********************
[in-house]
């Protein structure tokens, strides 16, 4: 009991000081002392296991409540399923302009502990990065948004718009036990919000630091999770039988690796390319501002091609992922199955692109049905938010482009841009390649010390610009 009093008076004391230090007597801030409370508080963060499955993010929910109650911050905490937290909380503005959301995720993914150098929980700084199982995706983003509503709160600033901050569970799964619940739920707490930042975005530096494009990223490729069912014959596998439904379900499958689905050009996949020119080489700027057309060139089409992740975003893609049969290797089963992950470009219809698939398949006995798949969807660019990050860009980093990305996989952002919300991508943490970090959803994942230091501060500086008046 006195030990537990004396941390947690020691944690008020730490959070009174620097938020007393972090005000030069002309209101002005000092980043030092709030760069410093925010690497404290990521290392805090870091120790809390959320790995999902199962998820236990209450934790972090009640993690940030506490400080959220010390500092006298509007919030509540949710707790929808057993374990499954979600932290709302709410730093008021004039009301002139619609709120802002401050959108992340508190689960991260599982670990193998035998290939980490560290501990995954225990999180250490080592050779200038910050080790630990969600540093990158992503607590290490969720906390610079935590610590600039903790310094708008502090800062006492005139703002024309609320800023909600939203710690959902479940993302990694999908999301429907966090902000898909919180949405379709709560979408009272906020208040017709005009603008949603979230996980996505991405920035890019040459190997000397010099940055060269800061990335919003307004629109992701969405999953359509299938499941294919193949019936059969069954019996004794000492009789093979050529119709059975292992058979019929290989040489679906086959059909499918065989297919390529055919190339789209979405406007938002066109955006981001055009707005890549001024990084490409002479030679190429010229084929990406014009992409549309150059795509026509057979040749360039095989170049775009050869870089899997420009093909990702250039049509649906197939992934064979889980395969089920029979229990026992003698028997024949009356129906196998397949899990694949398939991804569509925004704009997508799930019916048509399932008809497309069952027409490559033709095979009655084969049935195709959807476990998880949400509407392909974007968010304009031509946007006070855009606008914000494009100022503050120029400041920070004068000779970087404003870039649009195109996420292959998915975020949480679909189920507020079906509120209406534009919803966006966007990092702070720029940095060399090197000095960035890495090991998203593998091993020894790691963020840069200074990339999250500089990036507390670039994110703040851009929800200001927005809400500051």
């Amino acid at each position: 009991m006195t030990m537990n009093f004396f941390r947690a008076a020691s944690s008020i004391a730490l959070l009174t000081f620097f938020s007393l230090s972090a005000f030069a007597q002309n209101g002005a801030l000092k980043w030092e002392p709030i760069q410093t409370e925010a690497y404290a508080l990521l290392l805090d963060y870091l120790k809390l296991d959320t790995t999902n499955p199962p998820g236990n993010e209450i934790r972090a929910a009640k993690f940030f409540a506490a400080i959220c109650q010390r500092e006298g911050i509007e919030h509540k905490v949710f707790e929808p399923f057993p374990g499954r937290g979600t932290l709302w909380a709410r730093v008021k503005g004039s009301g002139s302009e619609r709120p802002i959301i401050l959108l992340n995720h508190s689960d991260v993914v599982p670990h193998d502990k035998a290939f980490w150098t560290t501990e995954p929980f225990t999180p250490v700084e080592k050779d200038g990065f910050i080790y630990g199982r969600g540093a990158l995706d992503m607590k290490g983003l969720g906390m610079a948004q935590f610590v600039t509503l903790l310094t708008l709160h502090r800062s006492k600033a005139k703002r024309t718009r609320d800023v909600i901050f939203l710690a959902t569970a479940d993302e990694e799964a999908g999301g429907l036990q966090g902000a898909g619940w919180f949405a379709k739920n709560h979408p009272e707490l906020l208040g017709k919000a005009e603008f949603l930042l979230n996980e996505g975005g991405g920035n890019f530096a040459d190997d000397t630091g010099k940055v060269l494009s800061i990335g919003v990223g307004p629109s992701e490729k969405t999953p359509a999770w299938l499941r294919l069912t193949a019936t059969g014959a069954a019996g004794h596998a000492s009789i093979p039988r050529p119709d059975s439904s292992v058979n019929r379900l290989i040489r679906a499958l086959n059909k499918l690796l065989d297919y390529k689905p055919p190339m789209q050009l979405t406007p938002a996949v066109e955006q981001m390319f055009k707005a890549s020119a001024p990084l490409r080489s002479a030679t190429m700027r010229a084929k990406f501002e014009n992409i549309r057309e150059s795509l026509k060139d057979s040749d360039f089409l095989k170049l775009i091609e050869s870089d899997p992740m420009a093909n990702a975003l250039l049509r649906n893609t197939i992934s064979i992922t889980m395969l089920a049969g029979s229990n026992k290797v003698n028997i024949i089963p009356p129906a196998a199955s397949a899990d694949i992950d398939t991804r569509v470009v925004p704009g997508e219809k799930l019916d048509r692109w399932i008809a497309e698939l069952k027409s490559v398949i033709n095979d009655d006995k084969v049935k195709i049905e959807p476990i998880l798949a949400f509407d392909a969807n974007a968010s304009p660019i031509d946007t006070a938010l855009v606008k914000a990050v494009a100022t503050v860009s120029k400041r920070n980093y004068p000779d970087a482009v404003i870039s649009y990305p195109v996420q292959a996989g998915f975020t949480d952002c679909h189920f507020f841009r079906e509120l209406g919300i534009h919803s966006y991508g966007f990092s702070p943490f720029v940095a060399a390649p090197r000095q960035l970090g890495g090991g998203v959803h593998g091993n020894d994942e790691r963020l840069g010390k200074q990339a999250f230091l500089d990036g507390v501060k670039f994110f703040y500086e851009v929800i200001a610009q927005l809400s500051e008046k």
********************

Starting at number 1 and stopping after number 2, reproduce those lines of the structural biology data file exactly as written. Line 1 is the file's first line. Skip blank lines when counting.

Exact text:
[in-house]
């Protein structure tokens, strides 16, 4: 009991000081002392296991409540399923302009502990990065948004718009036990919000630091999770039988690796390319501002091609992922199955692109049905938010482009841009390649010390610009 009093008076004391230090007597801030409370508080963060499955993010929910109650911050905490937290909380503005959301995720993914150098929980700084199982995706983003509503709160600033901050569970799964619940739920707490930042975005530096494009990223490729069912014959596998439904379900499958689905050009996949020119080489700027057309060139089409992740975003893609049969290797089963992950470009219809698939398949006995798949969807660019990050860009980093990305996989952002919300991508943490970090959803994942230091501060500086008046 006195030990537990004396941390947690020691944690008020730490959070009174620097938020007393972090005000030069002309209101002005000092980043030092709030760069410093925010690497404290990521290392805090870091120790809390959320790995999902199962998820236990209450934790972090009640993690940030506490400080959220010390500092006298509007919030509540949710707790929808057993374990499954979600932290709302709410730093008021004039009301002139619609709120802002401050959108992340508190689960991260599982670990193998035998290939980490560290501990995954225990999180250490080592050779200038910050080790630990969600540093990158992503607590290490969720906390610079935590610590600039903790310094708008502090800062006492005139703002024309609320800023909600939203710690959902479940993302990694999908999301429907966090902000898909919180949405379709709560979408009272906020208040017709005009603008949603979230996980996505991405920035890019040459190997000397010099940055060269800061990335919003307004629109992701969405999953359509299938499941294919193949019936059969069954019996004794000492009789093979050529119709059975292992058979019929290989040489679906086959059909499918065989297919390529055919190339789209979405406007938002066109955006981001055009707005890549001024990084490409002479030679190429010229084929990406014009992409549309150059795509026509057979040749360039095989170049775009050869870089899997420009093909990702250039049509649906197939992934064979889980395969089920029979229990026992003698028997024949009356129906196998397949899990694949398939991804569509925004704009997508799930019916048509399932008809497309069952027409490559033709095979009655084969049935195709959807476990998880949400509407392909974007968010304009031509946007006070855009606008914000494009100022503050120029400041920070004068000779970087404003870039649009195109996420292959998915975020949480679909189920507020079906509120209406534009919803966006966007990092702070720029940095060399090197000095960035890495090991998203593998091993020894790691963020840069200074990339999250500089990036507390670039994110703040851009929800200001927005809400500051």